Opinion

No time to lose in increasing vaccine supply

A Srinivas | Updated on April 28, 2021

Uncertainty looms The vaccine demand set to zoom after May 1   -  Bloomberg

Shortage over the next few months can hurt the really poor and perpetuate the Covid surge

India’s plan to vaccinate the 18-45 population presents a daunting challenge. Besides pricing, it is a question of making vaccines available to very large numbers of people. According to Census 2011, 65.2 per cent of the population is in the 15-64 age group. The 18-45 population group can be conservatively assumed at 50 per cent of the total population. The 45 plus age group could account for over 20 per cent, while the below 18 age group accounts for about 30 per cent of the population.

From May 1, a supply of about 75 million vaccine doses per month is meant to be equally procured for two population groups of vastly varying numbers. So far, these 75 million doses have apparently fallen short for even the 45-plus population.

Assuming that about 10 per cent of the total population has been vaccinated once, it would mean that about half the population of the 45-plus group remains uncovered. Vaccine supplies may increase by July-August to 150 million doses a month (owing to a ramping up of Covaxin facilities in particular), which can merely cover the remaining 45-plus population of about 150 million in two months.

India’s output over the next six months — assuming that this is the horizon over which the 700 million have to be vaccinated apart from the remaining numbers in the 45-plus category — will have to be about 1,600 million doses. A monthly output of at least 250 million doses, about 3.5 times the current output, will have to become a reality. This, however, seems achievable, with the public sector too being roped into the production act.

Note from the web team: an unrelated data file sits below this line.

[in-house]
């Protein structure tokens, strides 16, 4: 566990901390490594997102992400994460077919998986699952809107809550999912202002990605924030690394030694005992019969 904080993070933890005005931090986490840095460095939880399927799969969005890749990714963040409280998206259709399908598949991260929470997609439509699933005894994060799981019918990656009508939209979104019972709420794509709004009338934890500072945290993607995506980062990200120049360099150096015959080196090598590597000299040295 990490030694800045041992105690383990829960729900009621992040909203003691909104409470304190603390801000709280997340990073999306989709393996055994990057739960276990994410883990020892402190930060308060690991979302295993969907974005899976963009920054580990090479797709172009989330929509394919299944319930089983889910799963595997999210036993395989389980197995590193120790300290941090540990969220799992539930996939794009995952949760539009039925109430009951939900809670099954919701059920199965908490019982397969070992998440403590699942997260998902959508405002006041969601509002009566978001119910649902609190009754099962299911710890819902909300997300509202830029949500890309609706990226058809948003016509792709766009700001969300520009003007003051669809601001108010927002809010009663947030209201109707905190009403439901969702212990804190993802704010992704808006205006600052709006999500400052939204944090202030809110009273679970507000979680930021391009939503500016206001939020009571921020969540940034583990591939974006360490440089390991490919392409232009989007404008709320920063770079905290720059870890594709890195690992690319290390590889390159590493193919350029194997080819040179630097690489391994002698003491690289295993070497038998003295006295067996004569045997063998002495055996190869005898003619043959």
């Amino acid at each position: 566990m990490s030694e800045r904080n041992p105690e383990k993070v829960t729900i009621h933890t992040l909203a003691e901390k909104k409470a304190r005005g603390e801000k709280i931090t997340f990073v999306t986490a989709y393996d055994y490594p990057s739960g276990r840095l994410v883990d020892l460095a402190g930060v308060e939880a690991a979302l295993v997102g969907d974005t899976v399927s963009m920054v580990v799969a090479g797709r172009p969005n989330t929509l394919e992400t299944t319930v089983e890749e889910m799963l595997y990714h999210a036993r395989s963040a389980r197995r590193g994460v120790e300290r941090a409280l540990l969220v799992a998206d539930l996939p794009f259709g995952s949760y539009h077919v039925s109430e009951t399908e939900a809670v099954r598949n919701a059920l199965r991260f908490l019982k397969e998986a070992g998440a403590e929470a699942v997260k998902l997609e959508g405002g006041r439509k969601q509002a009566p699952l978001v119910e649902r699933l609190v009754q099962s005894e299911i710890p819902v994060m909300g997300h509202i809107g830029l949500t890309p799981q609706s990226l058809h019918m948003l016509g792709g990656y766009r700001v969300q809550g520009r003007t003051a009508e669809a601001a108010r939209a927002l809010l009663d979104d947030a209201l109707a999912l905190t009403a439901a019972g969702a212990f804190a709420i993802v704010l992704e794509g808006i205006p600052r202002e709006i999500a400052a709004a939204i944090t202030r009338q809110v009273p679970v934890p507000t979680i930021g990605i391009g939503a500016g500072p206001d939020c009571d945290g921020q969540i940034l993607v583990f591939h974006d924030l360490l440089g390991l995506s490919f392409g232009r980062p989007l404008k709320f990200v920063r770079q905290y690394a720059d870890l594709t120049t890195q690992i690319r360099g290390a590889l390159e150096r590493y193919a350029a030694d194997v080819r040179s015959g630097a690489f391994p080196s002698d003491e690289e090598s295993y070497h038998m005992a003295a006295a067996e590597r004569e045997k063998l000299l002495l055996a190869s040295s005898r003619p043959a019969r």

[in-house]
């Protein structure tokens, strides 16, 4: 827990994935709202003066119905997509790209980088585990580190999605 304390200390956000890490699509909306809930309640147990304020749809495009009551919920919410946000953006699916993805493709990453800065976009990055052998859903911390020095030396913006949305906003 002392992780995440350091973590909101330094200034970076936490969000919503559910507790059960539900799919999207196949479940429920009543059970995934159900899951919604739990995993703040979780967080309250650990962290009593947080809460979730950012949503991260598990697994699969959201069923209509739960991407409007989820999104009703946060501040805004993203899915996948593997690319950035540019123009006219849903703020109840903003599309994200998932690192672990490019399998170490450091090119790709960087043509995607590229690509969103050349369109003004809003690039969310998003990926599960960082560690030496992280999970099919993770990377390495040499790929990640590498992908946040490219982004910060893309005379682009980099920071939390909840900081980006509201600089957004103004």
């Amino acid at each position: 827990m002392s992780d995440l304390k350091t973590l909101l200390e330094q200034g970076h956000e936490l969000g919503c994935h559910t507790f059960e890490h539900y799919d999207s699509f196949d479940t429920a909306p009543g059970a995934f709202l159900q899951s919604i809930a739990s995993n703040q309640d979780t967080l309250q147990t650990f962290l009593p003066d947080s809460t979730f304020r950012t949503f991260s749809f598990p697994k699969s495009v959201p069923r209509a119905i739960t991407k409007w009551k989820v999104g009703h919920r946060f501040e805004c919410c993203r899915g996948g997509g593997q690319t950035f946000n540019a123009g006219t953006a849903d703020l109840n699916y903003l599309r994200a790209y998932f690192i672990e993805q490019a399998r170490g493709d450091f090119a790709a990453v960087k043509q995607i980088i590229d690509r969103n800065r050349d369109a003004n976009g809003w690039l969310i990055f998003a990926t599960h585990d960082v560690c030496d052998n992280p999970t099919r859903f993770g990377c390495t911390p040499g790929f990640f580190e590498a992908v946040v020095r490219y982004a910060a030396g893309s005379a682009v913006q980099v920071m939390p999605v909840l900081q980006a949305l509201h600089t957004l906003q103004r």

But at present, if vaccine supplies are less than adequate for 150 million people in the 45-plus age group, surely they cannot cater to the younger population if they show up at hospitals for a jab — unless vaccine hesitancy releases some stocks.

Vaccine hesitancy in the 45-plus group remains a concern in a number of States. This could increase the availability of doses for the below-45 age group, but by how much is anyone’s guess. In any case, it is absurd to rely on vaccine hesitancy to actually widen coverage with limited supplies!

The situation at least till August seems grim. Vaccine hesitancy is subject to change. It would have dropped in April as the cases surged. The demand for vaccines is likely to rise over the next two months, coinciding with the rising casualties among the young and the middle-aged.

Blackmarketing fears

With no new supplies on the horizon till July or August, the situation is ripe for blackmarketing of vaccines — no matter what the agreed price, whether fixed by the States and the Centre, turns out to be.

Blackmarketing could also increase in the absence of a Centre-State coordinating agency that ensures a balance in availability across States on the basis of real time data. This could really hurt the poor, whether old or young, who need the vaccines the most. They can fall prey to virulent infection and death.

From where the doses will materialise in the near future, is the moot issue.